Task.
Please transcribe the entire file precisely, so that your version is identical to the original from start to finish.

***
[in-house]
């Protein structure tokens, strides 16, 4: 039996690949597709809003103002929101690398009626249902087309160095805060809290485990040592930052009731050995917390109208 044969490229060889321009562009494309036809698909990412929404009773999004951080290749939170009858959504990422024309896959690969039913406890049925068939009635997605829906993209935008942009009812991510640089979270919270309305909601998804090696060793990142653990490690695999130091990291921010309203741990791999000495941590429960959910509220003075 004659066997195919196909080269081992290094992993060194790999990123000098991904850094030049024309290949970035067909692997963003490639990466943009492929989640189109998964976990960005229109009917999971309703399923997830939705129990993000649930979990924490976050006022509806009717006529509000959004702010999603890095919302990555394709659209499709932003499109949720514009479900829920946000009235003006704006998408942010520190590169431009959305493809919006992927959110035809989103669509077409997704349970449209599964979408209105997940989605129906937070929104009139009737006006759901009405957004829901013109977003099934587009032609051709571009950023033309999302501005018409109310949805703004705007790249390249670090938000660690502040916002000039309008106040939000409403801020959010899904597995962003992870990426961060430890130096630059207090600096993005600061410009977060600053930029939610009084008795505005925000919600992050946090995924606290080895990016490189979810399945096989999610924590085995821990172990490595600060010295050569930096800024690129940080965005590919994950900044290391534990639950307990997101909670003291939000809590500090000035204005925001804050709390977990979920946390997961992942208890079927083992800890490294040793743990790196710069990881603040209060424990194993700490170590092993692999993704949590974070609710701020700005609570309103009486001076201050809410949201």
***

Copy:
[in-house]
């Protein structure tokens, strides 16, 4: 039996690949597709809003103002929101690398009626249902087309160095805060809290485990040592930052009731050995917390109208 044969490229060889321009562009494309036809698909990412929404009773999004951080290749939170009858959504990422024309896959690969039913406890049925068939009635997605829906993209935008942009009812991510640089979270919270309305909601998804090696060793990142653990490690695999130091990291921010309203741990791999000495941590429960959910509220003075 004659066997195919196909080269081992290094992993060194790999990123000098991904850094030049024309290949970035067909692997963003490639990466943009492929989640189109998964976990960005229109009917999971309703399923997830939705129990993000649930979990924490976050006022509806009717006529509000959004702010999603890095919302990555394709659209499709932003499109949720514009479900829920946000009235003006704006998408942010520190590169431009959305493809919006992927959110035809989103669509077409997704349970449209599964979408209105997940989605129906937070929104009139009737006006759901009405957004829901013109977003099934587009032609051709571009950023033309999302501005018409109310949805703004705007790249390249670090938000660690502040916002000039309008106040939000409403801020959010899904597995962003992870990426961060430890130096630059207090600096993005600061410009977060600053930029939610009084008795505005925000919600992050946090995924606290080895990016490189979810399945096989999610924590085995821990172990490595600060010295050569930096800024690129940080965005590919994950900044290391534990639950307990997101909670003291939000809590500090000035204005925001804050709390977990979920946390997961992942208890079927083992800890490294040793743990790196710069990881603040209060424990194993700490170590092993692999993704949590974070609710701020700005609570309103009486001076201050809410949201």